Court decisions have been unwavering in their support of mandatory arbitration as a means of combatting congestion and delays in the courts and to discourage meritless appeals. See, e.g., Nevers v. Fireside, Inc., 133 Wn.2d 804, 815, 947 P.2d 721(1997); Wiley v. Rehak, 143 Wn.2d 339, 348, 20 P.3d 404 (2001). Hutson v. Rehrig Intern., Inc., 119 Wash. App. 332, 334, 80 P.3d 615, 616 (2003). (at 334: “The purpose of the mandatory arbitration scheme is to ease court congestion and discourage meritless claims. Perkins Coie v. Williams, 84 Wash. App. 733, 737, 929 P.2d 1215 (1997);” at FN1: “The court shall assess costs and reasonable attorney fees against a party who appeals the award and fails to improve the party’s position on the trial de novo ….” MAR 7.3.) The courts have zealously guarded against interpretations of the rules that would undermine full recovery by the prevailing party for costs and fees against those parties who initiated appeals, yet failed to improve their position. It should be noted that under the MARs (Mandatory Arbitration Rules), the prevailing party is permitted to “lower the bar” by which improvement of his or her position is measured by use of an “offer of compromise.” For example, if the arbitration award is, say, $35,000, the prevailing party may offer to compromise and accept $25,000 (or any number less than the award). If the non-prevailing party fails to accept the offer (even though less than the award(!)), the prevailing party will need only to improve its position above $25,000 in order to be entitled to its award of fees. This means that by obstinately refusing to accept the offer of compromise, the appealing party is now exposed to the risk of being made to pay substantial attorneys’ fees – often in excess of the amounts at issue. On the other hand, the prevailing party is at risk: they must do better than their offer or not only get a lesser verdict from a jury, but bear all of their own costs and expenses, substantially eliminating any meaningful recovery.
The single most important disincentive for the filing of ill-considered demands for trial de novo is the accountability that the appealing party who fails to improve his or her position has for the attorneys’ fees incurred by the prevailing party. It is, after all, wholly the responsibility of the appealing party that costs and fees were incurred post-award, to say nothing of the inconvenience to the parties and the burden to the system. The award of post-award fees to the prevailing party against the appealing party who fails to improve his or her position has two salutary impacts: it deters de novo appeals that tend to increase cost congestion and it compensates plaintiff’s counsel for the efforts undertaken, thereby enhancing access to judgment. The application of a multiplier (twice the fees actually incurred, for instance) is warranted in recognition of the risk of the undertaking, the fact that pre-award fees are not compensated, and to encourage representation of a class of litigants, which, but for fee-shifting, would often be unable to obtain counsel.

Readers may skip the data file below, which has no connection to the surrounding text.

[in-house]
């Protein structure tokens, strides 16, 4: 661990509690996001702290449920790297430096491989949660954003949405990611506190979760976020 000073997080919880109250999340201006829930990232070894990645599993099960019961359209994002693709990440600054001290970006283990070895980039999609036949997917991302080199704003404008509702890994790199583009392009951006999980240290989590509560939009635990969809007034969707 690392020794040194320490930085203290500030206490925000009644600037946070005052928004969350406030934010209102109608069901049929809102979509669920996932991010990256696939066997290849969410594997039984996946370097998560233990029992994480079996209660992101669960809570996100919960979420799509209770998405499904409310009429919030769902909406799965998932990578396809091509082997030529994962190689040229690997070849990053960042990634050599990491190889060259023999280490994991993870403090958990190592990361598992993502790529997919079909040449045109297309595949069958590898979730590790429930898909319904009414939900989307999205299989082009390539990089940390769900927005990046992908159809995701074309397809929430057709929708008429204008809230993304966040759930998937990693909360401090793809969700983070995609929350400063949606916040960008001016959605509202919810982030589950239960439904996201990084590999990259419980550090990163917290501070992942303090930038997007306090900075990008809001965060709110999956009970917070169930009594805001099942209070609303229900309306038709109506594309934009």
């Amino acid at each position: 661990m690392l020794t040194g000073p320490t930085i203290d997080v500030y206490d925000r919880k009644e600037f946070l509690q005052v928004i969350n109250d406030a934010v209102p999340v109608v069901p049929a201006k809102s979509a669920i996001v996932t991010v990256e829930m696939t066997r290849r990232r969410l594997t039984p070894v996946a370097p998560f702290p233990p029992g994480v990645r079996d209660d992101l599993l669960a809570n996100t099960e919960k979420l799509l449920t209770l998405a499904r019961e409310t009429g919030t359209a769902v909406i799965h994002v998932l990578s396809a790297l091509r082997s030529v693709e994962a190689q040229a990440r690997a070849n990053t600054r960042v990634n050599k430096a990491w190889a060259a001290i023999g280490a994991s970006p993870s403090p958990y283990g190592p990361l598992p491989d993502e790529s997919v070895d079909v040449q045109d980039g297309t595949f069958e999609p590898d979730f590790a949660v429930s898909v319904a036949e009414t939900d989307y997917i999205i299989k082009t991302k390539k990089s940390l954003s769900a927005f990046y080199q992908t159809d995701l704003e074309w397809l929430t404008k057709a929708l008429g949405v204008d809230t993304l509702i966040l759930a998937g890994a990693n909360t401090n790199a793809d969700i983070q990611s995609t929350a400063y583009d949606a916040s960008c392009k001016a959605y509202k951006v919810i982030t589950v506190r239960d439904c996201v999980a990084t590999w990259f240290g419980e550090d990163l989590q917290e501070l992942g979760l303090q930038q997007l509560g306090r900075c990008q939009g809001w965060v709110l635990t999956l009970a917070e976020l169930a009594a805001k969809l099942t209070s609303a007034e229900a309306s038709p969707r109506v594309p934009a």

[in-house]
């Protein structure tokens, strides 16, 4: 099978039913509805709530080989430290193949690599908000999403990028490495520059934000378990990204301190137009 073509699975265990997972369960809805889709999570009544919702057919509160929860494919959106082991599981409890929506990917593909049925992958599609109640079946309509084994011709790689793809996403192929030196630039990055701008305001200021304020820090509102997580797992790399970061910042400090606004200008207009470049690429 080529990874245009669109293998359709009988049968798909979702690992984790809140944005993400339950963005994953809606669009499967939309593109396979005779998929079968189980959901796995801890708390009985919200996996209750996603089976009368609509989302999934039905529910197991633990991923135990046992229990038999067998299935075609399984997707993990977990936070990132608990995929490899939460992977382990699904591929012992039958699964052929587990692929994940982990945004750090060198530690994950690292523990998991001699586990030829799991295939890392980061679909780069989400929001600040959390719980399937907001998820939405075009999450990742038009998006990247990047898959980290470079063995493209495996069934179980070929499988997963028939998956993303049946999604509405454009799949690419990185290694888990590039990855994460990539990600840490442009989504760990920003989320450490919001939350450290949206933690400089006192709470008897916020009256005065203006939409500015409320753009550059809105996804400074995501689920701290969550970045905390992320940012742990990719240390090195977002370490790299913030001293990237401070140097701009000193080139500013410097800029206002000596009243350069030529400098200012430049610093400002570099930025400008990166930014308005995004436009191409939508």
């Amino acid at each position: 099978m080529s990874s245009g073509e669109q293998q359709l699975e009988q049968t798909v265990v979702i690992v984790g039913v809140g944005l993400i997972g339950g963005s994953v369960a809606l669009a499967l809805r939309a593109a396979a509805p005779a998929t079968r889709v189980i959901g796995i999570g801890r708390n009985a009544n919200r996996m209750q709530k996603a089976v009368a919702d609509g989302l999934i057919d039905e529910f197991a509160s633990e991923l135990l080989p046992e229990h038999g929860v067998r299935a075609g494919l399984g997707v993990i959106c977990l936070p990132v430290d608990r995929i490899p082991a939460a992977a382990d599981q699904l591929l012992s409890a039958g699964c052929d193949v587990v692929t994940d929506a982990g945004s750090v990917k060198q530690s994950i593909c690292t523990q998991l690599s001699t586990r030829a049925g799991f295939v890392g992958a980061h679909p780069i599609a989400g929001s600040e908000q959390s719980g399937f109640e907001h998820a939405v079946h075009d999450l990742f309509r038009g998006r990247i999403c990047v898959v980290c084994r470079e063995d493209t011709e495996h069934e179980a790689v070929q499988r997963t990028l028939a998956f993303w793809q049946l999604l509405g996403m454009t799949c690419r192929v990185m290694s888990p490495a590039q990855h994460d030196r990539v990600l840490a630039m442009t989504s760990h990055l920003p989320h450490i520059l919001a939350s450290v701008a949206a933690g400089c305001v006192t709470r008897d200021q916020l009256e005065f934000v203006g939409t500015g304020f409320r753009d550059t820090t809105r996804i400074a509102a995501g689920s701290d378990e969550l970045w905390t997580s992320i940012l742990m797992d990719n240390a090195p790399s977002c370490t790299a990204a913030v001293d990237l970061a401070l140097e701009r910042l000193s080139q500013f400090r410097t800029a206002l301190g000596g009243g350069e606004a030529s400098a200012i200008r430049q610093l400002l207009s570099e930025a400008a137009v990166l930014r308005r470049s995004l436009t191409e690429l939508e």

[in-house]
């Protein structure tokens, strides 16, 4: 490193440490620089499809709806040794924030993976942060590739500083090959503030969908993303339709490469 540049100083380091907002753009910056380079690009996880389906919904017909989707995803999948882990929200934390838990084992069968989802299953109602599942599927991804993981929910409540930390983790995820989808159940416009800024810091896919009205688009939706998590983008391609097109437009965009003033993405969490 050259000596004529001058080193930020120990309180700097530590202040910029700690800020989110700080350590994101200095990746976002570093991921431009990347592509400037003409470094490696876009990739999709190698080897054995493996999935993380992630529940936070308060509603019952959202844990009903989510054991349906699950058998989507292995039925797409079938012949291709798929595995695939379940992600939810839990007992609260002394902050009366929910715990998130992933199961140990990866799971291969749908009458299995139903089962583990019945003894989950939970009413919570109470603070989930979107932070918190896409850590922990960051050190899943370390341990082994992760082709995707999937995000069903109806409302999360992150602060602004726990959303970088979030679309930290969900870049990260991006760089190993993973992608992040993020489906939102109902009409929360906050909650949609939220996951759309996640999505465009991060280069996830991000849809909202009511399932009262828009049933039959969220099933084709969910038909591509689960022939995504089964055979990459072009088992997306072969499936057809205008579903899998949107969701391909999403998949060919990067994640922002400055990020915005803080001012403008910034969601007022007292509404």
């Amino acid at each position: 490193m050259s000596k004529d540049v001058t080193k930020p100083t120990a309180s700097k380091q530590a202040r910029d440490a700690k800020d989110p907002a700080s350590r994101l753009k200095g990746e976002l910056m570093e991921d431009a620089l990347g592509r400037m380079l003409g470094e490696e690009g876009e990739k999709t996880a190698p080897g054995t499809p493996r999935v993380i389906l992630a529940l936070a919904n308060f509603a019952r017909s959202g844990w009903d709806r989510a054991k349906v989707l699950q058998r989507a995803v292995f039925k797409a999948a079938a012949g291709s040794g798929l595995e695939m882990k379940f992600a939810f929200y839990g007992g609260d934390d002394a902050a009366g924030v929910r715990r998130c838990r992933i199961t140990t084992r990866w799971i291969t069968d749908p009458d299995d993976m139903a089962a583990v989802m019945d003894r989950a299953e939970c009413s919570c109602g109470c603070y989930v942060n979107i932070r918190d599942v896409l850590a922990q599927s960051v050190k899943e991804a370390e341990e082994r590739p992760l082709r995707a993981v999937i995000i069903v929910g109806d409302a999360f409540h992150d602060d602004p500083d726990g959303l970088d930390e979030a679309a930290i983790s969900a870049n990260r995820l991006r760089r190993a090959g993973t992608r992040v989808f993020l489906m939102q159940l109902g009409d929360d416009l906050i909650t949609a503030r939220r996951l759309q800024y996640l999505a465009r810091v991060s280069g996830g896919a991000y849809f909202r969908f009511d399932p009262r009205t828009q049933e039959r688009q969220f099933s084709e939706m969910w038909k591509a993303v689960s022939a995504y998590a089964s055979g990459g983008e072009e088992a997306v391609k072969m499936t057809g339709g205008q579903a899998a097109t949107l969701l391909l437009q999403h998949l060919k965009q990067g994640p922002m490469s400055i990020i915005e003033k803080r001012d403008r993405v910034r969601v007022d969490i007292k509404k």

Mandatory arbitration is so important to maintaining a functioning civil justice system and the ability to obtain justice for the significant cases in the range below $50,000 that courts should seriously consider awarding attorneys’ fees with a “multiplier” of 2.0 to provide disincentives for appeals from arbitration awards. This is particularly true in cases involving insurance companies, which, as professional litigants, employ the costs and delays in the civil justice to extract settlements in the small, but signficant, case and pursue unsuccessful appeals, burdening both the injured party, their own insured, and the court system.